India: Whether A Statement Made Before Enforcement Directorate (PMLA) Is Binding On The Accused Without Proof/As Admission?

Last Updated: 8 February 2019
Article by Vijay Pal Dalmia, Partner

Article by Vijay Pal Dalmia, Advocate
Supreme Court of India & High Court
Mobile: +91 9810081079 Email:
Maryam Quadri
LL.B. 3rd Year (3 Year Course), Faculty of Law, Delhi University, India

Under PMLA, a person is required to give truthful statement if such person is summoned by the Director.

  • This power to the director is given under section 50(2) of PMLA which provides that Director (or additional director, joint director, deputy director or assistant director) has the power to summon any person whose attendance he considers necessary whether to give evidence or to produce any records during the course of any investigation or proceeding. All such summoned persons are bound to state the truth or make statements, and produce such documents as may be required (Section 50(3) of PMLA).
  • But it is important to note that at the stage of summoning persons for investigation as under Section 50, the person is not an accused under PMLA. This is substantiated by decision of the Andhra High Court in the case of Dalmia Cement (Bharat) Limited and another v Assistant Director of Enforcement Directorate which held that a person summoned under Section 50 of PMLA is not an accused.
  • Reliance can also be placed on decisions of the court examining Section 108 of the Customs Act and Section 117 of the Sea Customs Act which are identical to the provision of Section 50 of PMLA.
  • In R. C. Mehta v. State of West Bengal ( ) , the Hon'ble Supreme Court held that,

    "It is clear that when the statement of the appellant was recorded by the Customs officer under Section 108, the appellant was not a person "accused of any offence" under the Customs Act, 1962.

    An accusation which would stamp him with the character of such a person was, levelled only when the complaint was filed against him, by the Assistant Collector of Customs complaining of the commission of offences under Section 135 (a) and Section 135 (b) of the Customs Act."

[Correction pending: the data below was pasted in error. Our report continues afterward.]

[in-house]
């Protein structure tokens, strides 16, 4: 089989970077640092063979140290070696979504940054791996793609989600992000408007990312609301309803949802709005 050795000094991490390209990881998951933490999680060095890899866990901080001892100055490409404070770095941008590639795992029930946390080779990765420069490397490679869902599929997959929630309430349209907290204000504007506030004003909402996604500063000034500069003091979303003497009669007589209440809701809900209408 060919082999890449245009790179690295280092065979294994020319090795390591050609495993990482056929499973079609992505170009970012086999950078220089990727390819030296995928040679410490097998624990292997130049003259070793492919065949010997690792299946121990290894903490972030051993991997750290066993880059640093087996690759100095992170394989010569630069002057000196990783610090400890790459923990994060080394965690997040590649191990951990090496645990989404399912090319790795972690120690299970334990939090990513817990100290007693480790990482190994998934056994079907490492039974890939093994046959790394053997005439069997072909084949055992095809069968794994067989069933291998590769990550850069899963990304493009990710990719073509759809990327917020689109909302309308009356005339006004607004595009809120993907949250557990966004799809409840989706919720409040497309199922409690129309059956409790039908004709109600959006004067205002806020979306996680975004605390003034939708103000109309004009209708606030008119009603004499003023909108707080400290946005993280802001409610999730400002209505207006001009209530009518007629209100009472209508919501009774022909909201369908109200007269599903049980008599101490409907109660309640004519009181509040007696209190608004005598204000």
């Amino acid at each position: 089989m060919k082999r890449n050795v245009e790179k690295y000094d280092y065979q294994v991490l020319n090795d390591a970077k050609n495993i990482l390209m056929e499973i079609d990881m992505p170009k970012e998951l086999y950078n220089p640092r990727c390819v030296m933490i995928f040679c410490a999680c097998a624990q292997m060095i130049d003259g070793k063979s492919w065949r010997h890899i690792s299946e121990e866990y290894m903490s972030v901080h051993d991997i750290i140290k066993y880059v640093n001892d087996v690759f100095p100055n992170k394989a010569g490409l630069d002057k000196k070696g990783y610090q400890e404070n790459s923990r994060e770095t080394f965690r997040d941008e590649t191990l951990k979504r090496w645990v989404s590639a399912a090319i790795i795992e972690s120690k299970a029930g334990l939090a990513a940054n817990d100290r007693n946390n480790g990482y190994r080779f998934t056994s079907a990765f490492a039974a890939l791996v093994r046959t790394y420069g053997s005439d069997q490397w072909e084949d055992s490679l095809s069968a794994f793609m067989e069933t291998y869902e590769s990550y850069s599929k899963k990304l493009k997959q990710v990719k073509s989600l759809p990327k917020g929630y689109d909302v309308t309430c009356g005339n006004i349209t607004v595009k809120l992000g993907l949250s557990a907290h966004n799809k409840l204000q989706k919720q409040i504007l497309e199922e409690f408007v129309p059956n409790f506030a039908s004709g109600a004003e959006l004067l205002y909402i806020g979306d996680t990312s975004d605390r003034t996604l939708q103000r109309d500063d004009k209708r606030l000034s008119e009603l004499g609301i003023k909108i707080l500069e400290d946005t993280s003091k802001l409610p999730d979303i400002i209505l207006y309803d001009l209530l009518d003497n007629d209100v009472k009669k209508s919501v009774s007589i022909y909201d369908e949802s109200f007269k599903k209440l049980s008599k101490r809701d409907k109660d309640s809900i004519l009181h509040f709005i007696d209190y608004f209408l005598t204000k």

• Thus, a person called upon to make a statement before the authorities under PMLA during investigation cannot be said to be an accused of an offence. The investigation is only for the purpose of collecting evidence with regard to proceeds of crime in the hands of the persons suspected and their involvement in the offence of money laundering. It is only at the stage of filing of complaint for prosecution under PMLA envisaged under Section 44(1)(b) of PMLA can such persons or suspects be termed as accused.
  • The statements made at such stage of course are still admissible in evidence. In the case of Chief Enforcement Officer v D.Uttamchand Jain ( ) , it was held that the statement given before the Enforcement Director is an admissible evidence, though such a statement before a police officer is inadmissible, as per Section 25 of the Indian Evidence Act.
  • The question as to whether the statement made before the Enforcement Directorate is binding without any proof has been answered in the following case which was in respect of Foreign Exchange Regulation Act 1973 (FERA):
    • In A. Tajudeen v Union of India ( ) , the statement made by the accused before the Enforcement Directorate was the primary evidence to be used in order to establish the guilt of the accused. These statements were made at the time of raid and were subsequently resiled by the accused.
      • The Hon'ble Supreme Court in its well-reasoned judgement held the following-
        • The statements made by the accused before the Enforcement Directorate can under no circumstances constitute the sole basis for recording the finding of guilt against the accused.
        • Such statements ought not to be readily believable, unless there is independent corroboration of certain material aspects of the said statements through independent sources.
        • The nature of corroboration required, would depend on the facts of each case.
    • Further, in the case of K.T.M.S. Mohd and Ors v. Union of India ( ) , the Hon'ble Supreme Court held that:-
      • The voluntary nature of any statement made before the officers of Enforcement is a sine quo non to act on it for any purpose.
      • If the statement appears to have been obtained by any inducement, threat, coercion or by any improper means that statement must be rejected brevi manu ( ). At the same time, it is to be noted that merely because a statement is retracted, it cannot be recorded as involuntary or unlawfully obtained.

Therefore, the conclusion to be drawn is that a statement made before the Enforcement Directorate is admissible in evidence, but the veracity of such statements will have to judged on case to case basis. The same would depend on the voluntary nature of the statement, retraction of the statement and the surrounding factors.

© 2018, Vaish Associates Advocates,
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The content of this article is intended to provide a general guide to the subject matter. Specialist professional advice should be sought about your specific circumstances. The views expressed in this article are solely of the authors of this article.

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